Lauren McLane, Hong Kong’s top ranked U14 épée fencer, has her heart set on becoming a real-life Jedi – or as close to it as her sport will allow her.
“When I was little, I adored Star Wars, and I thought of myself as a Jedi Master or a young Padawan training with Yoda,” the 13-year-old said. “I have actually practised blindfolded, like Luke Skywalker.”
Last weekend, she earned the title of champion in the Hong Kong U20 Fencing Championships in the Cadet (U17) Women’s Épée, making her one of the top two ranked cadets (a fencer under the age of 17) in the city despite still being a minime – a fencer under the age of 14. Lauren defeated 16-year-old American Grace Yang in a thrilling back-and-forth tiebreaker for the final, with both girls switching leads before Lauren finally emerged the winner.
“I wasn’t exactly calm,” said Lauren, who won even though she was still recovering from an injury and fighting off a chest infection. “I was worried about getting even more injured, and I also didn’t want to lose a touché or point. But in a match you don’t want to be calm – you need a little pressure.”
It certainly seems like Lauren does well under pressure, as she also took home gold in the 61st Fencing of Sports Tournament on April 28, in a match that came down to a tiebreak, or “sudden death”.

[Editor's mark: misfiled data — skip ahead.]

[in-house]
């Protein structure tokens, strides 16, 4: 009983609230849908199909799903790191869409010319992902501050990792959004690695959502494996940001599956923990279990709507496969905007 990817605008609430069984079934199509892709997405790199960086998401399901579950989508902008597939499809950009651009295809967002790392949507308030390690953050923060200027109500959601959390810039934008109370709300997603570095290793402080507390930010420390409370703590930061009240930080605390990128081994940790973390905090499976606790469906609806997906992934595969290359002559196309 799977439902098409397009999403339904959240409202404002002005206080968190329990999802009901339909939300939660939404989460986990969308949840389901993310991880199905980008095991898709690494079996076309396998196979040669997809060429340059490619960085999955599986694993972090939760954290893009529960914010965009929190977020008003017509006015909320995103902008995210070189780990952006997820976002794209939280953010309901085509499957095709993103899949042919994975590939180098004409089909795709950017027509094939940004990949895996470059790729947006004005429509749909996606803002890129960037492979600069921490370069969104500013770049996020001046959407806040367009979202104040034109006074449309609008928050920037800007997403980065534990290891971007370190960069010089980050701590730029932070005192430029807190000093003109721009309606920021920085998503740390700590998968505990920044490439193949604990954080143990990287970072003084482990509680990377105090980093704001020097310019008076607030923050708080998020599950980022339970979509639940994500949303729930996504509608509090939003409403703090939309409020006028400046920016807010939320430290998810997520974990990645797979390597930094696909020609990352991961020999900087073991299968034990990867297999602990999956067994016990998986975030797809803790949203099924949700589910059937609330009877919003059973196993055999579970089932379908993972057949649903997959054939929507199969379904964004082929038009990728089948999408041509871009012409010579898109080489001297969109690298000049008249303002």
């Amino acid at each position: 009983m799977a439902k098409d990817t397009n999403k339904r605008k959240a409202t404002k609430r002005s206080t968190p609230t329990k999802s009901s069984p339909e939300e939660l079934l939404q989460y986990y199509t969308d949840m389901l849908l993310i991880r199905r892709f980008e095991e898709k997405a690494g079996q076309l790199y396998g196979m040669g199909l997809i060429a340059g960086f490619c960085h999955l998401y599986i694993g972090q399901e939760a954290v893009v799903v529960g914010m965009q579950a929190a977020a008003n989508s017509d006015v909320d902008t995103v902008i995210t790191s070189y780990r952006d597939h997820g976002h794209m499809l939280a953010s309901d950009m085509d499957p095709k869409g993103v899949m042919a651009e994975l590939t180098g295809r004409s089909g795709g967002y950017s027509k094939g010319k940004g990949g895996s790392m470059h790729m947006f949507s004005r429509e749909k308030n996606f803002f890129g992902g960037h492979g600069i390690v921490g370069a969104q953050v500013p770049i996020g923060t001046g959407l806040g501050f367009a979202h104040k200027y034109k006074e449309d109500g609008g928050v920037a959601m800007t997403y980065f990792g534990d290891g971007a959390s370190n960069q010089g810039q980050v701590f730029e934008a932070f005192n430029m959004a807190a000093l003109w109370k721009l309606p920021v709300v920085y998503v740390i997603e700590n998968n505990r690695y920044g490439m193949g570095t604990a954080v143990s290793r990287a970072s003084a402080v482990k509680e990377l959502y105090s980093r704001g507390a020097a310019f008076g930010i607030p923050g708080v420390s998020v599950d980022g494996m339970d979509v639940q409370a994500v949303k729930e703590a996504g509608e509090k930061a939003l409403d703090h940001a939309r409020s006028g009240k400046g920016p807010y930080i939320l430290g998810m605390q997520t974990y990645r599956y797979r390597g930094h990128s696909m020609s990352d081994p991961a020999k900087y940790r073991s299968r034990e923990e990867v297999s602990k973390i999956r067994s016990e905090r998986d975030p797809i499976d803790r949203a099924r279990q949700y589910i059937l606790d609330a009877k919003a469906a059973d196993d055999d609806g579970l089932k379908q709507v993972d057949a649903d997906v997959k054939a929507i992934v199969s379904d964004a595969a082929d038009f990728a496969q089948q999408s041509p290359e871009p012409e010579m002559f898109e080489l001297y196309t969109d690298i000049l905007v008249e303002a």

“What I have learned is that there is good luck and bad luck,” said Lauren. “I have had my fair share of both. You just have to push through the bad moments. You can’t wait for your luck to turn.”
So, how did Lauren get so good, so fast? The Chinese International School (CIS) student first started fencing when she was five, and she has been obsessed with the sport ever since, working with coaches at both the Hong Kong Fencers Club and her school.
“Fencing is great because it’s so competitive. You definitely need a strong competitive spirit to succeed,” said Lauren, who prefers the épée to the other two fencing weapons – the foil and the sabre. This is, she said, because the entire body serves as the target with the épée.
“In fencing, you also have to be creative and innovate. No touché is the same. Every moment is unique, unpredictable, and exciting.
“I love this sport because it pushes me to find creative solutions to complex problems and situations.”
Lauren’s incredible results are all the more impressive given that fencing is very popular in Hong Kong – but she isn’t content to just be one of the best in the city. The Hong Kong-born student holds a US passport, but is trying to get a Hong Kong one so that she can represent the city internationally as well.
She also wants to inspire more of her peers to try the sport.
“Training can be hard in the beginning and the drills can feel tedious,” she advised wannabe fencers. “But don’t be discouraged – the outcomes are fun and rewarding.”